Au pairs usually live with the family they work for and are unlikely to be classed as a worker or an employee. They are not entitled to the National Minimum Wage or paid holidays.
They’re treated as a member of the family they live with and get ‘pocket money’ instead - usually about £70 to £85 a week.
An au pair is not classed as a worker or an employee if most of the following apply:
- they’re here on a cultural exchange programme
- they’ve got a signed letter of invitation from the host family that includes details of their stay, for example accommodation, living conditions, approximate working hours, free time, pocket money
- they learn about British culture from the host family and share their own culture with them
- they have their own private room in the house, provided free of charge
- they eat their main meals with the host family, free of charge
- they help with light housework and childcare for around 30 hours a week, including a couple of evenings babysitting
- they get reasonable pocket money
- they can attend English language classes at a local college in their spare time
- they’re allowed time to study and can practise their English with the host family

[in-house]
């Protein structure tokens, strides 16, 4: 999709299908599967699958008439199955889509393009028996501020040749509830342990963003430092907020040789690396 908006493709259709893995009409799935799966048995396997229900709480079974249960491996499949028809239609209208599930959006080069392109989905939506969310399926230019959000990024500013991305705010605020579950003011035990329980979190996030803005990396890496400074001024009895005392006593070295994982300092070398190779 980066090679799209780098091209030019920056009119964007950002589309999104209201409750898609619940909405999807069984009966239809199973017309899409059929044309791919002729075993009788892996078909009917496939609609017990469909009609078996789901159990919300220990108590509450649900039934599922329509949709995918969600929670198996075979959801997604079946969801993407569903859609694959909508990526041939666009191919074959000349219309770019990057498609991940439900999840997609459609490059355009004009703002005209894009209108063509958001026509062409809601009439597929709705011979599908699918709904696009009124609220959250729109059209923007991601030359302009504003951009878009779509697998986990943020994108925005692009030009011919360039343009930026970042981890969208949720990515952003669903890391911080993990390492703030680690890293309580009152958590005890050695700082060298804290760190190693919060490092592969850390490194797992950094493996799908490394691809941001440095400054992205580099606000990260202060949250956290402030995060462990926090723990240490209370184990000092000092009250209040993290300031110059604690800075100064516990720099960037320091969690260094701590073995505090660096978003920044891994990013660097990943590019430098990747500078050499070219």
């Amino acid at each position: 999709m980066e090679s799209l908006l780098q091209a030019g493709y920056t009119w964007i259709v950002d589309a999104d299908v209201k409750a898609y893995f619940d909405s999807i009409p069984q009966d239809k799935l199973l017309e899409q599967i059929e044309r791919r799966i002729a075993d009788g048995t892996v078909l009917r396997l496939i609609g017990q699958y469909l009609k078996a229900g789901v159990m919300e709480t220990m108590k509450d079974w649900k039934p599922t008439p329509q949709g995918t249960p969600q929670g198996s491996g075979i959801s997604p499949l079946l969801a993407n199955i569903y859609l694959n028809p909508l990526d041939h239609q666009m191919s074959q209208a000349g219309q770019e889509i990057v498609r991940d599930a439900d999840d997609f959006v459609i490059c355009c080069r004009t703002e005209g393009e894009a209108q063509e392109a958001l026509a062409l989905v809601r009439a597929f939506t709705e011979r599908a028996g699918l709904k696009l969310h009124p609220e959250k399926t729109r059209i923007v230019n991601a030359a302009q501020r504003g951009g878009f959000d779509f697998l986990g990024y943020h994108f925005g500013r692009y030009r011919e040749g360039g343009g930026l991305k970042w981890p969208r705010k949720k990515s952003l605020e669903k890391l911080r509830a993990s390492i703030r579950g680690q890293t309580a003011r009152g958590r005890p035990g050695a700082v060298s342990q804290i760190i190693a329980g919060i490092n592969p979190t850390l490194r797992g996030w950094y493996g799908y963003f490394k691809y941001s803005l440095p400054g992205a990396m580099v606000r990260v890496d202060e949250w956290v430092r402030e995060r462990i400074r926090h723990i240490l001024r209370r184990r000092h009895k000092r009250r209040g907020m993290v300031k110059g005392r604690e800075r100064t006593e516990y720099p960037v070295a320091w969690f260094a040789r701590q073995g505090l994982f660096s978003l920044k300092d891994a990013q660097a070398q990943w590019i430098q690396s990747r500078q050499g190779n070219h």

- they sometimes go on holiday with the host family and help look after the children
- they can travel home to see their family during the year
Gina has come to the UK from France to learn English. She lives with her host family and takes part in family events like days out and holidays. She has her meals with the family and does light housework and childcare for about 5 hours a day. She babysits a couple of times a week.
Gina has 2 free days every week. She studies English at a local college 2 afternoons a week. Last year she spent 3 weeks in France visiting her own family and also went on holiday with her host family.
Gina is not a worker or an employee. She gets £75 a week pocket money and does not pay tax or National Insurance.
Find more information for au pairs and host families from the British Au Pair Agencies Association.